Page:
As Bitcoin Surges To New Record Highs, 5 Lessons For Every Crypto Investor

Once again the stories of the death of Bitcoin appear to greatly exaggerated.

image courtesy of CoinTelegraph

Overnight Asian demand sent the cyrptocurrency to a new record high at $17,934 (Bitstamp).

Ethereum is off from its $750 highs, but rallying again today...

Today's preice action in ETH and BTC show the ususual trade-off...

And while buying every dip and HODLing makes everyone seem like a genius, DataTrek Research's Nicholas Colas has 5 Bitcoin Lessons For Every Investor

Whatever you think of bitcoin and crypto currencies, there is plenty to learn from their ascent, even if it is still a small part of the global financial system. Forget the noise of “Biggest bubble ever” – the market cap of the NASDAQ was $3.7 trillion in 1999 and fell 70% (a total of $2.6 trillion) by 2002. That puts the total of $500 billion in all crypto currencies outstanding into the correct context.

Still, even if you are in the “Bitcoin Bubble” camp, don’t let that blind you to the lessons of what has happened in the past few years. It is tempting – but wrong – to simply dismiss a 5-digit bitcoin price as the illogical mania of crowds.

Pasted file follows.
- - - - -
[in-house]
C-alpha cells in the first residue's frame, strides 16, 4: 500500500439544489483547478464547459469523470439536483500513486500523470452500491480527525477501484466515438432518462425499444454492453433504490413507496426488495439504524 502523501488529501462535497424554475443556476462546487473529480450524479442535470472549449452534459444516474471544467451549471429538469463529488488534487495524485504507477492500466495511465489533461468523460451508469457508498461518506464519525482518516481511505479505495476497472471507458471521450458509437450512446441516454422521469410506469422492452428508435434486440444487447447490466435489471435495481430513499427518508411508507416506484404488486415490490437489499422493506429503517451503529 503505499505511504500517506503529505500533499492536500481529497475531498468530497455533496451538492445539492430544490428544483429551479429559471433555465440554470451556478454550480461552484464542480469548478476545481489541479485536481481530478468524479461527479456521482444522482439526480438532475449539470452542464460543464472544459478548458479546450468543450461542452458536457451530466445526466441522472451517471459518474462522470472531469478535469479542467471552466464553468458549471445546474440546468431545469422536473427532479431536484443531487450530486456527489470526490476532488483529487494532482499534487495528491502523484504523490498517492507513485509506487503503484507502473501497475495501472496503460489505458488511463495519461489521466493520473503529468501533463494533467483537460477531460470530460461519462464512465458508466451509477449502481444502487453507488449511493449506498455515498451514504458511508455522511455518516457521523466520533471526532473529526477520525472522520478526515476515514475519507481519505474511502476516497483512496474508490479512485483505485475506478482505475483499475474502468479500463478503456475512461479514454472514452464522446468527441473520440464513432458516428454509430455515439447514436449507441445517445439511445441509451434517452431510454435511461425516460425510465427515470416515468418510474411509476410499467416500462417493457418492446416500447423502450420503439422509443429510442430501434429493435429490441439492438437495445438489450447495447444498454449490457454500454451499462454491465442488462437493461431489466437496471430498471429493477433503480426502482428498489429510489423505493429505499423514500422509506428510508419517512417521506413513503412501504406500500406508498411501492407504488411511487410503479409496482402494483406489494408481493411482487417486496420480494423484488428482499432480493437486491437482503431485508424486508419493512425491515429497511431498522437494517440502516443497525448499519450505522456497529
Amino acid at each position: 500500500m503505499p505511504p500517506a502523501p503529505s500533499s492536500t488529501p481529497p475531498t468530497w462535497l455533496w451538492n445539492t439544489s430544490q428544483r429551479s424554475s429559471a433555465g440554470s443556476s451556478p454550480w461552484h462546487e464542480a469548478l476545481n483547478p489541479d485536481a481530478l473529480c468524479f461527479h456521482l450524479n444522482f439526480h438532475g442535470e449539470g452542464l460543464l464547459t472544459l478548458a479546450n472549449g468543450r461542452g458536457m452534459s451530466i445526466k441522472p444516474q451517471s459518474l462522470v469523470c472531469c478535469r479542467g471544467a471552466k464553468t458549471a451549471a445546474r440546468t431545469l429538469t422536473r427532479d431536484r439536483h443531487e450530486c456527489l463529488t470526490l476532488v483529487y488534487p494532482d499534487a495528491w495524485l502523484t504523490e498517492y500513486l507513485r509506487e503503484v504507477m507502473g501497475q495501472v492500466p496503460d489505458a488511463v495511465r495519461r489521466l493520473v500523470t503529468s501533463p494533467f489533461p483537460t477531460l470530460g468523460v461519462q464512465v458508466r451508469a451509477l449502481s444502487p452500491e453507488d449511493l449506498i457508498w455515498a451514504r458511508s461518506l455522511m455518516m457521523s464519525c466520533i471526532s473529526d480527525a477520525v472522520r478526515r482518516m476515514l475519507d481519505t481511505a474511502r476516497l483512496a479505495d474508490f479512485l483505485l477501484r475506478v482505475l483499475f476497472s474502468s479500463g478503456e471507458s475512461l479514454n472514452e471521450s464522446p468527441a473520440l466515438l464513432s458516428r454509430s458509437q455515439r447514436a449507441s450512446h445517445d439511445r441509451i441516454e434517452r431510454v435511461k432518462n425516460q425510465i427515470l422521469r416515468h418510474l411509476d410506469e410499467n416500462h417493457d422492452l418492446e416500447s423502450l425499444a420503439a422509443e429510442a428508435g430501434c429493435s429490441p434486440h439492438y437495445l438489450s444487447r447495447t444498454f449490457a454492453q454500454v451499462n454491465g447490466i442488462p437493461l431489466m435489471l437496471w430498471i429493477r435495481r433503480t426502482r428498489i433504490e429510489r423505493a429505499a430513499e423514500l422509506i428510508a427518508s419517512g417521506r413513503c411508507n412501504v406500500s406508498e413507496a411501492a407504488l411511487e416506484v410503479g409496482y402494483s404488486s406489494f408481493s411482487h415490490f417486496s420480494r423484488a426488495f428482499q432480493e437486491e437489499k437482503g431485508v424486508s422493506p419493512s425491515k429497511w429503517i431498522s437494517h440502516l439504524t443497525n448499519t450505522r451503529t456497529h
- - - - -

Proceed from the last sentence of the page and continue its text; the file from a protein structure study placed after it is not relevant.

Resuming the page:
Here is a list of 5 instructional points where bitcoin has a bigger story to tell.

#1 Decentralized technology – where no one is “in charge” - can both create and hold trust. Recall that bitcoin launched in January 2009, in the depths of the Financial Crisis. US stocks would not bottom until March of that year, and at the time no one knew how – or if – the global financial system would survive. That sounds like hyperbole now; it wasn’t then.


Combine that vacuum of faith with the growth of mobile technology and high speed Internet around the world, and bitcoin was at the right place at the right time. Early adopters were a mélange of libertarians and tech nerds, each of whom saw their own reflection in the bitcoin mirror.


Bitcoin’s rise from there is similar to any FANG-y stock story. Global adoption of new technologies led to Facebook’s dominance in social, Google’s in search, and Apple’s in hardware/software. What is different with bitcoin is that it has no CEO, no board, and no proprietary physical assets. But that has proven to be a feature, not a bug. No one “needs” to be in charge… And that’s new and notable.


#2 Get out of your head. One thing I have noticed about Bitcoin’s most vocal naysayers: they are almost all wealthy westerners. They cannot imagine why the world needs a crypto currency backed by nothing but computer code and the faith of the masses. For them, steeped in the status quo, it simply makes no sense.


Personal story here: my parents fled the Cuban Revolution in 1960 with $200 and a suitcase. They weren’t allowed to take anything else, or transfer funds overseas. They arrived in New York with no place to live and no work. My mom didn’t speak English.